Suggesting a $50 target price for Allegheny Tech, Stifel is predicting investors can earn about a 12% return on their money if they buy today. Factor in Allegheny's 1.7% dividend yield, and what you wind up with is an anticipated total return of about 13.5% -- more than Oppenheimer is promising from FedEx. So is Allegheny Tech a buy?


In fact, if you ask me, Allegheny Tech stock looks like an even riskier investment than what we saw at FedEx. Consider: Priced north of 38 times earnings, Allegheny carries a higher P/E ratio than does FedEx -- despite being pegged for the slightly slower growth rate of 13.8%. What's more, while FedEx is generating a lot less free cash flow than it reports as net income, Allegheny is currently generating no free cash flow whatsoever. Indeed, S&P Capital IQ data show the company burning cash at the rate of nearly $200 million per annum.

Once again, Wall Street and I don't see eye to eye. Stifel looks at Allegheny, and sees modest growth justifying Allegheny Technology's very high P/E ratio. I see cash burning by the bail-load, and earnings that simply aren't high enough to support the stock price. In short, it's simply not a stock I'd want to own.

Rich Smith has no position in any stocks mentioned, and doesn't always see eye-to-eye with the other Fool analysts, either. Case in point: The Motley Fool recommends FedEx.

4 in 5 Americans Are Ignoring Buffett's Warning

Don't be one of them.

Jun 12, 2015 at 5:01PM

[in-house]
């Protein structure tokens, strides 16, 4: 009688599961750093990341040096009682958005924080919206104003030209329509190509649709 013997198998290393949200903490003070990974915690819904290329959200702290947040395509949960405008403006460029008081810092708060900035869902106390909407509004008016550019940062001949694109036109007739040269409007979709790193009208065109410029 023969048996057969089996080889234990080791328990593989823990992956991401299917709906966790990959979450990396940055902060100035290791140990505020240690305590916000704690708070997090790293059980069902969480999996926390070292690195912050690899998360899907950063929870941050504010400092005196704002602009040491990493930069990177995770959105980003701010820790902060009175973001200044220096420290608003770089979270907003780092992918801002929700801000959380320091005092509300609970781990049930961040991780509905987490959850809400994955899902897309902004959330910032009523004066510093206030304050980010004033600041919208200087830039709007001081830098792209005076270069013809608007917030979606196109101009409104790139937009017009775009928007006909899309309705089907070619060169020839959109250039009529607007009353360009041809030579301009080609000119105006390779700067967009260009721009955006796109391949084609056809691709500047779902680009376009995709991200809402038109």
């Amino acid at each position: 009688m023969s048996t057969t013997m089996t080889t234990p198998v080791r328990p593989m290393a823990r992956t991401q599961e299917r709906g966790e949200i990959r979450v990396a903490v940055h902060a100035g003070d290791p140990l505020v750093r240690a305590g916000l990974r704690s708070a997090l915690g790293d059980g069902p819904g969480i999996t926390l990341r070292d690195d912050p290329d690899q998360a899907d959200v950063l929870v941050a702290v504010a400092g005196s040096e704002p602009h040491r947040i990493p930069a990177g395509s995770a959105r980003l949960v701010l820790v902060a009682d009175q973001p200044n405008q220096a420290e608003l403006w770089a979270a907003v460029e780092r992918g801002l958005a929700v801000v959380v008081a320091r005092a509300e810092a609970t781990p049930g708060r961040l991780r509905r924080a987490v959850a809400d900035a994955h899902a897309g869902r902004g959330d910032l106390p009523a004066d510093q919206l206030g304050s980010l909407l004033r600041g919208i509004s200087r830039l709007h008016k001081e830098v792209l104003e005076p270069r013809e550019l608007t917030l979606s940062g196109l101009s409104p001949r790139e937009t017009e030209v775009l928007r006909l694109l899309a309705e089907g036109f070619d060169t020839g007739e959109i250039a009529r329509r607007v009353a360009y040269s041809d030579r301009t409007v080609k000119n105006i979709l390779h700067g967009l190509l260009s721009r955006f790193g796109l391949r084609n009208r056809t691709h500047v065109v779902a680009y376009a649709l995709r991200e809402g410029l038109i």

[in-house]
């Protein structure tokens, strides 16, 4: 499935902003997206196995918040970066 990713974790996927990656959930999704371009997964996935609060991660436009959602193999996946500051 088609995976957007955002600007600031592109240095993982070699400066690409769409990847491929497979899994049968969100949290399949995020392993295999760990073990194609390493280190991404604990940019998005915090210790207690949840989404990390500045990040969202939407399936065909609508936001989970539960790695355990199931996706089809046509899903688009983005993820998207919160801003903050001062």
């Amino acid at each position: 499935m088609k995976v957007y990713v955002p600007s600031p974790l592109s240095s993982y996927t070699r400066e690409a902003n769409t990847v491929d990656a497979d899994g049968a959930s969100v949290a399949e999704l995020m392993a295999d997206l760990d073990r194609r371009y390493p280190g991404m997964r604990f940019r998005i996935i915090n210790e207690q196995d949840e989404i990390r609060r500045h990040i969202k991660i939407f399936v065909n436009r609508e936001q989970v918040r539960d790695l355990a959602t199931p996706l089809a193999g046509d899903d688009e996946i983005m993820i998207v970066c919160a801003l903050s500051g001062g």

Admitting fear is difficult.

So you can imagine how shocked I was to find out Warren Buffett recently told a select number of investors about the cutting-edge technology that's keeping him awake at night.

This past May, The Motley Fool sent 8 of its best stock analysts to Omaha, Nebraska to attend the Berkshire Hathaway annual shareholder meeting. CEO Warren Buffett and Vice Chairman Charlie Munger fielded questions for nearly 6 hours.
The catch was: Attendees weren't allowed to record any of it. No audio. No video. 

Our team of analysts wrote down every single word Buffett and Munger uttered. Over 16,000 words. But only two words stood out to me as I read the detailed transcript of the event: "Real threat."

That's how Buffett responded when asked about this emerging market that is already expected to be worth more than $2 trillion in the U.S. alone. Google has already put some of its best engineers behind the technology powering this trend. 

The amazing thing is, while Buffett may be nervous, the rest of us can invest in this new industry BEFORE the old money realizes what hit them.

KPMG advises we're "on the cusp of revolutionary change" coming much "sooner than you think."

Even one legendary MIT professor had to recant his position that the technology was "beyond the capability of computer science." (He recently confessed to The Wall Street Journal that he's now a believer and amazed "how quickly this technology caught on.")

Yet according to one J.D. Power and Associates survey, only 1 in 5 Americans are even interested in this technology, much less ready to invest in it. Needless to say, you haven't missed your window of opportunity. 

Think about how many amazing technologies you've watched soar to new heights while you kick yourself thinking, "I knew about that technology before everyone was talking about it, but I just sat on my hands." 

Don't let that happen again. This time, it should be your family telling you, "I can't believe you knew about and invested in that technology so early on."

That's why I hope you take just a few minutes to access the exclusive research our team of analysts has put together on this industry and the one stock positioned to capitalize on this major shift.

Click here to learn about this incredible technology before Buffett stops being scared and starts buying!

David Hanson owns shares of Berkshire Hathaway and American Express. The Motley Fool recommends and owns shares of Berkshire Hathaway, Google, and Coca-Cola.We Fools don't all hold the same opinions, but we all believe that considering a diverse range of insights makes us better investors. The Motley Fool has a disclosure policy.